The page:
Beginning with the levity of a stand-up comedian, Chris Bohjalian spoke of his book tours; he commented, "The books about vampires got a lot of Americans reading and thinking again. . . . The good news is that there are still more public libraries in the United States than there are McDonald's!" The following is a partial record of Chris Bohjalian's talk at the Armenian Library and Museum of America on Thursday night, July 26, 2012, as Marash Girl remembers it.
My grandfather and grandmother . . . the little boy is my dad. I have this photo on my desk and I look at it every day. My grandfather always wore a suit -- the only time my father remembers him taking the suit jacket off was when my grandfather had to check the furnace! My grandparents knew they were genocide survivors but never talked about it. All of my great grandfather's generation were murdered. . . In 1993 I tried to write a novel about the Armenian Genocide -- it took me 1 year and 3 months -- but it was unsalvageable and I had to package it up and send the manuscript to the archives of my alma mater . . . [Chris Bohjalian never mentioned the name of his alma mater. Chris graduated Phi Beta Kappa from Amherst College.]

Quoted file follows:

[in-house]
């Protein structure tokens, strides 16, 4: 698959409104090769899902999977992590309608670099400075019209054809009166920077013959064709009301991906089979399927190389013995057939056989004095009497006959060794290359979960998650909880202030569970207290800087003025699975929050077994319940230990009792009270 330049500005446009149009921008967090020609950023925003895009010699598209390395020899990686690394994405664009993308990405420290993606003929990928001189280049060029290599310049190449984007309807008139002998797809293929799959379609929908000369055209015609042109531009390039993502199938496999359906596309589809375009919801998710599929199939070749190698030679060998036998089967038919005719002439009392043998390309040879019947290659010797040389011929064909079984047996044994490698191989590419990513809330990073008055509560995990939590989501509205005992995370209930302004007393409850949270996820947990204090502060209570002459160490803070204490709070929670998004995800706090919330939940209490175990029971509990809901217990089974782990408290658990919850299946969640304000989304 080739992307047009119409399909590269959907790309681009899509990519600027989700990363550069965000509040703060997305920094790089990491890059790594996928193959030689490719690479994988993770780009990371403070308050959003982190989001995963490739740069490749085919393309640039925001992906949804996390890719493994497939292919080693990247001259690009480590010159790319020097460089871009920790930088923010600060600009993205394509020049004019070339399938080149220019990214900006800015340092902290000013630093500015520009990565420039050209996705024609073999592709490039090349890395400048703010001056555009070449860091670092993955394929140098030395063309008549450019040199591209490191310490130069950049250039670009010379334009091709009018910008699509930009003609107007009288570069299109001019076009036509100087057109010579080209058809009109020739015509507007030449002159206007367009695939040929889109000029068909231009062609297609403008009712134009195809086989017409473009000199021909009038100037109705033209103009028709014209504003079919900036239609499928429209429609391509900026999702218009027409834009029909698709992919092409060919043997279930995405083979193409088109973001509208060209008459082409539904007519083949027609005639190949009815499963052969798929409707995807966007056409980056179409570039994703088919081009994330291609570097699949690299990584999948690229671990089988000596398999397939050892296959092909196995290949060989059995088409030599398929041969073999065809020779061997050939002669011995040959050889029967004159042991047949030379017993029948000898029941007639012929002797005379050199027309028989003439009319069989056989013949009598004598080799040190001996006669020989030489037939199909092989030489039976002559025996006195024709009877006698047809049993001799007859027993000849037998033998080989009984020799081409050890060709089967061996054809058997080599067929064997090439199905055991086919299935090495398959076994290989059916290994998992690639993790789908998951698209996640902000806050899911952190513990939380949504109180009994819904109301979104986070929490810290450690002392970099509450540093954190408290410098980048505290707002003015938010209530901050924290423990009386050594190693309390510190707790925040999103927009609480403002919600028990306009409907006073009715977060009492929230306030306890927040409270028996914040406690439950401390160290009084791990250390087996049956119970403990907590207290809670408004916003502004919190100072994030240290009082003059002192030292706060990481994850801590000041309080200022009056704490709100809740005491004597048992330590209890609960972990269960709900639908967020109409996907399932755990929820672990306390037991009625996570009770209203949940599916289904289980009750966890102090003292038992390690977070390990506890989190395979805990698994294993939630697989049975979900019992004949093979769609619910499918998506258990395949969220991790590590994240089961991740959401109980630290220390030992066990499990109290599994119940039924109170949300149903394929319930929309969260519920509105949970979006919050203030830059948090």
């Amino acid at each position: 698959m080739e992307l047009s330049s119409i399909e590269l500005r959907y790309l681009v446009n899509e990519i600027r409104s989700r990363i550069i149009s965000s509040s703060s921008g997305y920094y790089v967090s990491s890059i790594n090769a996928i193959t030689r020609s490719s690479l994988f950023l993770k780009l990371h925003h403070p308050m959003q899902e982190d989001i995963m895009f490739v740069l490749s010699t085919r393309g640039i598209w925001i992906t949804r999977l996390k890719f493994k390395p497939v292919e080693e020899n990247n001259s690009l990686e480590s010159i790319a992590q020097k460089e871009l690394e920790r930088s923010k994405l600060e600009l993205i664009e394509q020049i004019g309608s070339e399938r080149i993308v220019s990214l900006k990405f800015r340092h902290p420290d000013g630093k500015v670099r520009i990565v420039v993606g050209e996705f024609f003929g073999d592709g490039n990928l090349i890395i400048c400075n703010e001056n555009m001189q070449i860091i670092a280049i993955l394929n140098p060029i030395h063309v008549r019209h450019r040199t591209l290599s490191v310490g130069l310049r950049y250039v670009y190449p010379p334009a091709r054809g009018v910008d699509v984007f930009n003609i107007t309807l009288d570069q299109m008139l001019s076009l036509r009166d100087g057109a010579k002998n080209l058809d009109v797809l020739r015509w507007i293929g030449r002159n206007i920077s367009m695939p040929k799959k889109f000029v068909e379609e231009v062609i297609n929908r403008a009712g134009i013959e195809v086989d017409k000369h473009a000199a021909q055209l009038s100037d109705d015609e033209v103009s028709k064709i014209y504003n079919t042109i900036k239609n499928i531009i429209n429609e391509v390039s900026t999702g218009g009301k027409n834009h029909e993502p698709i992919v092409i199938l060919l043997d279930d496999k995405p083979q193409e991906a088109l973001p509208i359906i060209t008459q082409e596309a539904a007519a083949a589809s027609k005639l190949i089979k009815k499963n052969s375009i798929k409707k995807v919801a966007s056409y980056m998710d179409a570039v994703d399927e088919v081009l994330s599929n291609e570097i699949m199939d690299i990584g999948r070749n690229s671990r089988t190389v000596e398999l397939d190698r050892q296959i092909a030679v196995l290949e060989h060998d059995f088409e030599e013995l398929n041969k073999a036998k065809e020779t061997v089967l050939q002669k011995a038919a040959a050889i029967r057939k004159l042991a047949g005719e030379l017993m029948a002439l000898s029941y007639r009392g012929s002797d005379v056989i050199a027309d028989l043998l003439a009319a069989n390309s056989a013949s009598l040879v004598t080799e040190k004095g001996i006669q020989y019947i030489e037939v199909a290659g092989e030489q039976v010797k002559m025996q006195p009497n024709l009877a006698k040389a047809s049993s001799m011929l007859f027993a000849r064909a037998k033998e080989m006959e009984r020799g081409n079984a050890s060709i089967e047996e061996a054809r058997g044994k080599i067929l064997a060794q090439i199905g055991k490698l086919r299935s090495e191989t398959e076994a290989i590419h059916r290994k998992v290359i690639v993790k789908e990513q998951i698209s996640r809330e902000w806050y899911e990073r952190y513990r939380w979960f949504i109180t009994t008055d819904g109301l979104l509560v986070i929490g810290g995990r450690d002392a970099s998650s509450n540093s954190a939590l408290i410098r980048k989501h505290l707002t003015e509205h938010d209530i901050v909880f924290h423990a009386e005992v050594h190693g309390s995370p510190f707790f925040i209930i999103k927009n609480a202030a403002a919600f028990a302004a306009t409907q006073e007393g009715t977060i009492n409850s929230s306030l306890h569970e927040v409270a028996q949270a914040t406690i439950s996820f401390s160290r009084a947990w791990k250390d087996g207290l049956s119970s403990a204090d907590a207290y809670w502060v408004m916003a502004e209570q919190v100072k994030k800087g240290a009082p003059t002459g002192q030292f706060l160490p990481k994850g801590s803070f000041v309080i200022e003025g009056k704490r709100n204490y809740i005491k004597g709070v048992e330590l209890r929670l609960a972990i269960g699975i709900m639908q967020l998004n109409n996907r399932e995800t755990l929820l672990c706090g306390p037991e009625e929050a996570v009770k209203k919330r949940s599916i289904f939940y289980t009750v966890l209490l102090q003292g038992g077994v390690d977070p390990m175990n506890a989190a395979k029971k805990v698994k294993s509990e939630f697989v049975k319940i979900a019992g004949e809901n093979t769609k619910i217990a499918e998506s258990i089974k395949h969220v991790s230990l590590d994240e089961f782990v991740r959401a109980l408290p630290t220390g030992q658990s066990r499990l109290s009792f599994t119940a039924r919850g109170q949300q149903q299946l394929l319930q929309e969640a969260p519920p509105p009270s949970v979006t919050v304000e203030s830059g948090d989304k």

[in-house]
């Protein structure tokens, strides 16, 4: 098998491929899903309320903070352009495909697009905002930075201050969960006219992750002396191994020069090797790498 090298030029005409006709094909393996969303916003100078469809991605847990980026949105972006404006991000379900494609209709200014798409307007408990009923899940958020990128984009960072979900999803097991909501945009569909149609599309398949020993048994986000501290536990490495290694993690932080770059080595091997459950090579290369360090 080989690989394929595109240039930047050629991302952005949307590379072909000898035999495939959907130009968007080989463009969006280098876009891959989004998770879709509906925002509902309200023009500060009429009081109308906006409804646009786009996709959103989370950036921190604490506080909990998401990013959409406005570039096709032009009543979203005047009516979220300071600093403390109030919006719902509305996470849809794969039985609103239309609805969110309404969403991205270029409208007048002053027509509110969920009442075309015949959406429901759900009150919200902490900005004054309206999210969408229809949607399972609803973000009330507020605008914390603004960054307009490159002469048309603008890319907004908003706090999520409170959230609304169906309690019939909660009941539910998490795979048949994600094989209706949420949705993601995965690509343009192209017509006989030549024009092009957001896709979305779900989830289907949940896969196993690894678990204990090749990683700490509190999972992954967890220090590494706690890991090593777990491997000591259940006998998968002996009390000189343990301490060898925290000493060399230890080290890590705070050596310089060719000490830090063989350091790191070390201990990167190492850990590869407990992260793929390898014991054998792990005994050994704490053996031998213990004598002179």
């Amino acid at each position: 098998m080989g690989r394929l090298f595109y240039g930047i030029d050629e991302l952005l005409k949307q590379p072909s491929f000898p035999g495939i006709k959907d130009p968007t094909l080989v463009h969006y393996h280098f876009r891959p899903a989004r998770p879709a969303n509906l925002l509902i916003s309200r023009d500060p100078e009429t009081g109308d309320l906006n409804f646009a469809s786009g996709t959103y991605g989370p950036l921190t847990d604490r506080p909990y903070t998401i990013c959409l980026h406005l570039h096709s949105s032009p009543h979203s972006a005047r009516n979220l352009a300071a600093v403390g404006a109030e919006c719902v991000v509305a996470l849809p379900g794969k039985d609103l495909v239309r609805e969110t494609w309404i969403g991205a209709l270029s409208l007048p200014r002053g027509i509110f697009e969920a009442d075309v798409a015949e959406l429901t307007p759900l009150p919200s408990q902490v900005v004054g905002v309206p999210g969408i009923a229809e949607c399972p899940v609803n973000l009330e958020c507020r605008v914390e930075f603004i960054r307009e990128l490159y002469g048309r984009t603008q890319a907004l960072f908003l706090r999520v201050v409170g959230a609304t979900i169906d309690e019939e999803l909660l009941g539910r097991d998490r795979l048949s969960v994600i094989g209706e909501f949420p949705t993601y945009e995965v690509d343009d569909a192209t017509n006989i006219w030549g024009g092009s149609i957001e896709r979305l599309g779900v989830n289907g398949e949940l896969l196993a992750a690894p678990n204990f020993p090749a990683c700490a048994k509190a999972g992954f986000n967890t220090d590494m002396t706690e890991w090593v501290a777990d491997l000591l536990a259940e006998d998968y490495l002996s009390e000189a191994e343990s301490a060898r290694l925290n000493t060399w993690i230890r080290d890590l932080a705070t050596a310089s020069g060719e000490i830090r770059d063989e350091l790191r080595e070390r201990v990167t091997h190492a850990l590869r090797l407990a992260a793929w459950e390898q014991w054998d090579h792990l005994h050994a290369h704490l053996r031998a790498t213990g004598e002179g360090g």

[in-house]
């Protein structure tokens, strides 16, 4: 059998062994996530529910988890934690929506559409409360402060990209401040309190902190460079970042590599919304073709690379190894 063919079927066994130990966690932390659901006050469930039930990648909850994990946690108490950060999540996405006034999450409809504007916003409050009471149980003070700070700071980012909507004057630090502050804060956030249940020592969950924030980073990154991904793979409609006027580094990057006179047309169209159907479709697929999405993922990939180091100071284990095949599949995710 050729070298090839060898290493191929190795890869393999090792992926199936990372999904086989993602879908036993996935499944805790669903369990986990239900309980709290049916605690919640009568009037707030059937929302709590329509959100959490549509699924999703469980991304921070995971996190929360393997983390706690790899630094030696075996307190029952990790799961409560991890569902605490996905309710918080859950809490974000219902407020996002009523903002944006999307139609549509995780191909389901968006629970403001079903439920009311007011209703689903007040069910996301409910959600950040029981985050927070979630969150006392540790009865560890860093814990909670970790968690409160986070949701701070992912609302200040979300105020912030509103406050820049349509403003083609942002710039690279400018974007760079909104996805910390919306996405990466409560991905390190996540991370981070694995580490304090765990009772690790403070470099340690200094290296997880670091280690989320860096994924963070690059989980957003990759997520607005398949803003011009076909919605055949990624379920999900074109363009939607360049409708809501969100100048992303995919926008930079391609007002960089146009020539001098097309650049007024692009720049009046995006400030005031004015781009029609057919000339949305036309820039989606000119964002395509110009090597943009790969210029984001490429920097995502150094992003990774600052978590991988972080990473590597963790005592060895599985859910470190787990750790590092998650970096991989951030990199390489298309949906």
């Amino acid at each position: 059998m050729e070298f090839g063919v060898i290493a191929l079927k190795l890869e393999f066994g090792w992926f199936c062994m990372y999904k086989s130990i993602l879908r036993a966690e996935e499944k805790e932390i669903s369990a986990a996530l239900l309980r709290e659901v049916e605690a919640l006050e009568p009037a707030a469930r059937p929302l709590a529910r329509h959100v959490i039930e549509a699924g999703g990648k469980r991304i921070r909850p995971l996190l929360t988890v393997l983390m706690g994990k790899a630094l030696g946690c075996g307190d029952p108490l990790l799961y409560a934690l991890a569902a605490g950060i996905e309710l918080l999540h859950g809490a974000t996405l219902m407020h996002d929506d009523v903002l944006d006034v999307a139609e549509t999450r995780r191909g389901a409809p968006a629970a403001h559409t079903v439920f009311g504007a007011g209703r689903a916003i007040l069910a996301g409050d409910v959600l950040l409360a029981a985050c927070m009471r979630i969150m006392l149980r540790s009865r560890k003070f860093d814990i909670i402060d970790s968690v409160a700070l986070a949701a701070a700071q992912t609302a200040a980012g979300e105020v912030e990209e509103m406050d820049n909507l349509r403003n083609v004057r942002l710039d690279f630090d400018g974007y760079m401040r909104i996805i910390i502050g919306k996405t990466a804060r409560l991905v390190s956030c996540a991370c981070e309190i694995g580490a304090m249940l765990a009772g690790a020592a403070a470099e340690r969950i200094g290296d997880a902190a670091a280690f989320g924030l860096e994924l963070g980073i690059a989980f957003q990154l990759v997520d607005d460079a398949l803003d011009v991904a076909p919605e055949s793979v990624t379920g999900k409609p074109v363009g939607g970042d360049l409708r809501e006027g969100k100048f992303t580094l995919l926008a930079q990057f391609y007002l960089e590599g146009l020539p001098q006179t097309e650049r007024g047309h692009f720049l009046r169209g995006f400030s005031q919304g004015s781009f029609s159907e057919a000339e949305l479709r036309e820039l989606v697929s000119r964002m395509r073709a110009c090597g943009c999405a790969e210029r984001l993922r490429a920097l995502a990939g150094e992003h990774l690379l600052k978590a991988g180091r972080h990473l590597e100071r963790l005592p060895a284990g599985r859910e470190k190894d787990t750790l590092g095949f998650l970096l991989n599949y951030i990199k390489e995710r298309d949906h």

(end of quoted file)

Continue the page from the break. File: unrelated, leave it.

Thus I began writing THE SANDCASTLE GIRLS, the narrator being the female version of me. In this very building -- the Armenian Library and Museum of America -- the narrator sees a photo -- a clue to what becomes a love story and a detective story, and it is the story of what happened to the Armenian people in 1915. This is the most important book I will ever write; it's the story I've lived a half century to tell.
|Chris Bohjalian inscribes and signs the title page of his latest novel, THE SANDCASTLE GIRLS.|